When Congressman Randy Neugebauer (R-TX) shouted "baby-killer" during Rep. Bart Stupak's (D-MI) speech during the health insurance reform vote last Sunday, American political debate reached a new low. Neugebauer has apologized to Stupak, insisting that the remark wasn't personal -- that he was not calling Rep. Stupak a "baby-killer" but was referring to the bill.
Respectfully, Mr. Neugebauer, it doesn't matter who or what you were slandering with the "baby-killer" epithet. And it really doesn't matter that you apologized (especially since you turned the whole thing into a fund-raising commercial immediately after said apology). It is unacceptable to use such a term in public discourse ever. Period.
To call someone a "baby-killer," especially a serious Catholic like Rep. Stupak with his deep commitment to life, is nothing short of evil, akin to calling a Jew a Nazi. It is incongruous, and it is a lie. No truly Christian person, whether they identify with either pro-life or pro-choice politics, believes that babies should be killed. This is obvious in the case of pro-life Christians like Rep. Stupak who have spent a lifetime arguing against abortion. But it is equally true for pro-choice Christians, who do not believe in killing babies but do believe that women are trustworthy moral agents who, when they have access to excellent health care, will make choices that lower the abortion rates as do European and Canadian women. For both pro-life and pro-choice Christians, the whole point of health care, women's reproductive choices, and legal access to abortion is the hope that children will be born who are healthy and have every possibility for a good, productive, and happy life. The purpose is to provide for life, not to end life.
Pro-life and pro-choice Christians share "pro-baby" and "anti-killing" moral convictions. With Holy Week just days away, we are reminded that Christians are horrified by murder and morbid execution -- a horror that extends to any sort of intentional violence against human beings. Jesus' crucifixion points to the heart of Christian ethics: the more innocent the life, the more repulsive the act of violence. Since the earliest days of Christian faith, Christians rejected practices of infanticide and have cared for unwanted children and orphans. Throughout history, Christians have opposed abortion -- their only argument has been over differing understandings as to when the potential life carried in a woman's womb becomes actual life. (For most of history, Christians condemned abortion after "quickening," the first detectable movement of a fetus, which was when the soul was believed to be imparted.) No sane person, and certainly no sane Christian, is a "baby-killer." To call someone such is evil.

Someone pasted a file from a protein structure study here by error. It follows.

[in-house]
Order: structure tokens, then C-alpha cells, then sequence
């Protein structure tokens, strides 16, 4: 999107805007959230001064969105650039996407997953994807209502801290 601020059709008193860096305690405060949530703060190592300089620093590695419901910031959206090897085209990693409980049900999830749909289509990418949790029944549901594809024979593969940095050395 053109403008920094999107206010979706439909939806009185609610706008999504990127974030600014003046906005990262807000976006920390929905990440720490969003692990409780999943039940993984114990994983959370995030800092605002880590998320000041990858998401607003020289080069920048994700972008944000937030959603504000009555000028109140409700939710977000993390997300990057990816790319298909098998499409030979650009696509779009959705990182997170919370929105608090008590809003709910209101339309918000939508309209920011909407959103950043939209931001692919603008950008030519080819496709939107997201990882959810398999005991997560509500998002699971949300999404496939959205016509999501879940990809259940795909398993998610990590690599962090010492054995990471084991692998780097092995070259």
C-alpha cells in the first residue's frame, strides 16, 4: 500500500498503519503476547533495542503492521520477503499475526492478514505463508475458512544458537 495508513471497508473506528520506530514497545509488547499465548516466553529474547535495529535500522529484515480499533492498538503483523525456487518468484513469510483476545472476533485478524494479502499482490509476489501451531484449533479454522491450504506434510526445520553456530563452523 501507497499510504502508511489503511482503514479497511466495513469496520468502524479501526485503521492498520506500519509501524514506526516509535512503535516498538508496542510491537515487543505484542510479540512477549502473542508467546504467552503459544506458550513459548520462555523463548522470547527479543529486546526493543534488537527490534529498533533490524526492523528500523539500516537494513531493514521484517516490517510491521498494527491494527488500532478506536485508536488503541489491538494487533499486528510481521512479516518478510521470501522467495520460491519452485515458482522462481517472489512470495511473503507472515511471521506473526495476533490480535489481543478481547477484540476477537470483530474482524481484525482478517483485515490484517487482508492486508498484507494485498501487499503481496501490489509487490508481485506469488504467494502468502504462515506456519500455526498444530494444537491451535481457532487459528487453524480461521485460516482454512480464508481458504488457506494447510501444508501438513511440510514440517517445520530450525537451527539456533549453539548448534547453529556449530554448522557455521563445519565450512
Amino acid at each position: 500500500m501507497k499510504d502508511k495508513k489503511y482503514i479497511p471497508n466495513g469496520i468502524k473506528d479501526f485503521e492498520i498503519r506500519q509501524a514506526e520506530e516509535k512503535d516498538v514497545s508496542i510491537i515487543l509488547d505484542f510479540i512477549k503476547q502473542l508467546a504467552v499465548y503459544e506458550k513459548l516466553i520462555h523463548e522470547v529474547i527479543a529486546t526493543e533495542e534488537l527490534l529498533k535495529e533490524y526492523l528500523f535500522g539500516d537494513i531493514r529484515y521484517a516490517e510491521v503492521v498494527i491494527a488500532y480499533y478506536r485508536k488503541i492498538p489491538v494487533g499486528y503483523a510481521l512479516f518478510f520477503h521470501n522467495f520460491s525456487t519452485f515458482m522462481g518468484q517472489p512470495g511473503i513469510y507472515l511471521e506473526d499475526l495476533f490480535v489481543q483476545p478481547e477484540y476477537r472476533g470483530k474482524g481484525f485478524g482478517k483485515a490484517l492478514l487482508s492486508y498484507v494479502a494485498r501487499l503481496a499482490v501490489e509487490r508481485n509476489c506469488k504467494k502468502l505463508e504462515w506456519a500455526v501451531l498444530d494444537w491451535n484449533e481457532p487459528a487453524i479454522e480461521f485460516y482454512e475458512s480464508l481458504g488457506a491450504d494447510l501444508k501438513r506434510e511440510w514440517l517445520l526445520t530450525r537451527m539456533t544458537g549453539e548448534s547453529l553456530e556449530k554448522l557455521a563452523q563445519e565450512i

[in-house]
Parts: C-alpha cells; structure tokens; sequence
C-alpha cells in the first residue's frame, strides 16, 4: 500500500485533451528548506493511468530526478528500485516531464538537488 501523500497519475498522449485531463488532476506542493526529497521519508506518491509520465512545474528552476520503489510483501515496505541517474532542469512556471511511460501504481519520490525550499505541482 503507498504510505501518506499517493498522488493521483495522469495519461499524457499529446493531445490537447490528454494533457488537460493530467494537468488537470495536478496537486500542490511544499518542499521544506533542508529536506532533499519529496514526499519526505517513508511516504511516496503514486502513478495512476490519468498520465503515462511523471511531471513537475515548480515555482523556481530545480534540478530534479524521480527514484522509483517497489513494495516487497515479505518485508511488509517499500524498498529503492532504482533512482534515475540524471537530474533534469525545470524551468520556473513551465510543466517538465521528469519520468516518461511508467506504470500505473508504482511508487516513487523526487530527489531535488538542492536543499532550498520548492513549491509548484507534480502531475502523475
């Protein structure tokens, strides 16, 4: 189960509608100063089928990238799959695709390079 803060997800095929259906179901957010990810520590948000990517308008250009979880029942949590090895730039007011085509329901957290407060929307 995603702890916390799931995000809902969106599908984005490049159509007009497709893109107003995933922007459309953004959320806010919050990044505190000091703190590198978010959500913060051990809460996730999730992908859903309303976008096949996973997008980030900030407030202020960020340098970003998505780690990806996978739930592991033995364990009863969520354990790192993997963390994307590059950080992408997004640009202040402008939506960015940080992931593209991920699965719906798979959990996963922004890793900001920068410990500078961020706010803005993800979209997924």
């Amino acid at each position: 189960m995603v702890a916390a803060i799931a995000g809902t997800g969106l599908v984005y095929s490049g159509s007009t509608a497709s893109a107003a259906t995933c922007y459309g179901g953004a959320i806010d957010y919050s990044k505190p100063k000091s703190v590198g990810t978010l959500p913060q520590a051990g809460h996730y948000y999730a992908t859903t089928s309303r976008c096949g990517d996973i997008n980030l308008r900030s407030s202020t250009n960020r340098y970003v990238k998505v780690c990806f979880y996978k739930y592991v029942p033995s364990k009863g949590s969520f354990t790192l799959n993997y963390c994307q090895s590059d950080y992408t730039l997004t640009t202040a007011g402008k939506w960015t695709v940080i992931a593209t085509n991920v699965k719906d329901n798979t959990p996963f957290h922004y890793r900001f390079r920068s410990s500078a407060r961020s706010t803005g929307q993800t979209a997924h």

To call the current bill a "baby-killer" is also a lie, and it mirrors the lie that the bill will kill senior citizens -- the fabricated "death panel" provision. It is nothing more than political theater to discredit any genuine attempt to enrich the lives of Americans by making health care and decent health insurance available to the poor, the sick, and the marginalized. To say that the legislation will "kill" is a kind of Orwellian double-speak, intended to create fear and anger that the government wants to destroy life instead of the clear intention of Congress to extend life and improve its quality for the maximum number of American citizens.
To say that a person is a "baby-killer," or that legislation crafted by a duly elected Congress representing a majority of citizens is a "baby-killer," provides unbalanced persons motivation to kill the "killers" and thus incites violence. Indeed, in recent days, we have seen just that -- threats against individual members of Congress (including someone who evidently tried to blow up a Virginia Congressman's family) and increased violent threats against the government more generally.
Mr. Neugebauer, you apologized to Mr. Stupak. But in the apology, you clearly said that the bill was a "baby-killer." Does that mean everyone who supported health care reform are "baby-killers"? You owe us all an apology -- if not your resignation.